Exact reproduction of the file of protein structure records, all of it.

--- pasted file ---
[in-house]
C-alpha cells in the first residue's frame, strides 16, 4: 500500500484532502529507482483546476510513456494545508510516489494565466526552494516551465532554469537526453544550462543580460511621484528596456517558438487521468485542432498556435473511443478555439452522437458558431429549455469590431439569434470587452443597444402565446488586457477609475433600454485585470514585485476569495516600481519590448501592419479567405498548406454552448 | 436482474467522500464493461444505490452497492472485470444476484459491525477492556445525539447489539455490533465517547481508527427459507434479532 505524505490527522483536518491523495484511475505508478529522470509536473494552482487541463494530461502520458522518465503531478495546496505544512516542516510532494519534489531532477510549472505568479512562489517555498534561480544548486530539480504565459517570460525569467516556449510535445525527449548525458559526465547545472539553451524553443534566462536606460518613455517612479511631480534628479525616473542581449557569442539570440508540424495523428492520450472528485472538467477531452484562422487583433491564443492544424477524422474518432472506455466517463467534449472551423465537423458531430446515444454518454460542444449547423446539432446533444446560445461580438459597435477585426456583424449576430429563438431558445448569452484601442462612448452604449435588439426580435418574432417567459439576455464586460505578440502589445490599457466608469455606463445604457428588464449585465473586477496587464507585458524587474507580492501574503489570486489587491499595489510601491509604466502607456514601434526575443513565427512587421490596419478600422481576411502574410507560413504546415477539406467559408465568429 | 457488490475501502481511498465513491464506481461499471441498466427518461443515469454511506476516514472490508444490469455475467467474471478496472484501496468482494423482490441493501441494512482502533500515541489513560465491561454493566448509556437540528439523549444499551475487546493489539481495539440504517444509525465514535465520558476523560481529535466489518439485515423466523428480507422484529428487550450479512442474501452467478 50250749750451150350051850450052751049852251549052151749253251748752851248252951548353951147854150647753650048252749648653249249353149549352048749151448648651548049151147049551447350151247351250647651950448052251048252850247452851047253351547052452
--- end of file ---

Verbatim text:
[in-house]
C-alpha cells in the first residue's frame, strides 16, 4: 500500500484532502529507482483546476510513456494545508510516489494565466526552494516551465532554469537526453544550462543580460511621484528596456517558438487521468485542432498556435473511443478555439452522437458558431429549455469590431439569434470587452443597444402565446488586457477609475433600454485585470514585485476569495516600481519590448501592419479567405498548406454552448 | 436482474467522500464493461444505490452497492472485470444476484459491525477492556445525539447489539455490533465517547481508527427459507434479532 505524505490527522483536518491523495484511475505508478529522470509536473494552482487541463494530461502520458522518465503531478495546496505544512516542516510532494519534489531532477510549472505568479512562489517555498534561480544548486530539480504565459517570460525569467516556449510535445525527449548525458559526465547545472539553451524553443534566462536606460518613455517612479511631480534628479525616473542581449557569442539570440508540424495523428492520450472528485472538467477531452484562422487583433491564443492544424477524422474518432472506455466517463467534449472551423465537423458531430446515444454518454460542444449547423446539432446533444446560445461580438459597435477585426456583424449576430429563438431558445448569452484601442462612448452604449435588439426580435418574432417567459439576455464586460505578440502589445490599457466608469455606463445604457428588464449585465473586477496587464507585458524587474507580492501574503489570486489587491499595489510601491509604466502607456514601434526575443513565427512587421490596419478600422481576411502574410507560413504546415477539406467559408465568429 | 457488490475501502481511498465513491464506481461499471441498466427518461443515469454511506476516514472490508444490469455475467467474471478496472484501496468482494423482490441493501441494512482502533500515541489513560465491561454493566448509556437540528439523549444499551475487546493489539481495539440504517444509525465514535465520558476523560481529535466489518439485515423466523428480507422484529428487550450479512442474501452467478 50250749750451150350051850450052751049852251549052151749253251748752851248252951548353951147854150647753650048252749648653249249353149549352048749151448648651548049151147049551447350151247351250647651950448052251048252850247452851047253351547052452